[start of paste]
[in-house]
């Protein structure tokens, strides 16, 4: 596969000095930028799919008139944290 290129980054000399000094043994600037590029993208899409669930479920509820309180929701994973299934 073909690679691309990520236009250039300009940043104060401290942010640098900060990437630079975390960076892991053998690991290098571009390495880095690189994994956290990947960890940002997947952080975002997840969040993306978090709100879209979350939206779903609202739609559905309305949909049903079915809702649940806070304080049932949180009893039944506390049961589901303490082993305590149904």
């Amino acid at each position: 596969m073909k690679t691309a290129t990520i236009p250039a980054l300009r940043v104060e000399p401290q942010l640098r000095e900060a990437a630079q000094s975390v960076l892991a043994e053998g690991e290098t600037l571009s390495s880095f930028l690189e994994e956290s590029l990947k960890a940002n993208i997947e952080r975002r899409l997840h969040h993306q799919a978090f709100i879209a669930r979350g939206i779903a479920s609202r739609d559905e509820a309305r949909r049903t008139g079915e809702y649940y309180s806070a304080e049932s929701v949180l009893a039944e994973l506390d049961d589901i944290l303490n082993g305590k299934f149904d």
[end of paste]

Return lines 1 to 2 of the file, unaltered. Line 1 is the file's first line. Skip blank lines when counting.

[in-house]
């Protein structure tokens, strides 16, 4: 596969000095930028799919008139944290 290129980054000399000094043994600037590029993208899409669930479920509820309180929701994973299934 073909690679691309990520236009250039300009940043104060401290942010640098900060990437630079975390960076892991053998690991290098571009390495880095690189994994956290990947960890940002997947952080975002997840969040993306978090709100879209979350939206779903609202739609559905309305949909049903079915809702649940806070304080049932949180009893039944506390049961589901303490082993305590149904």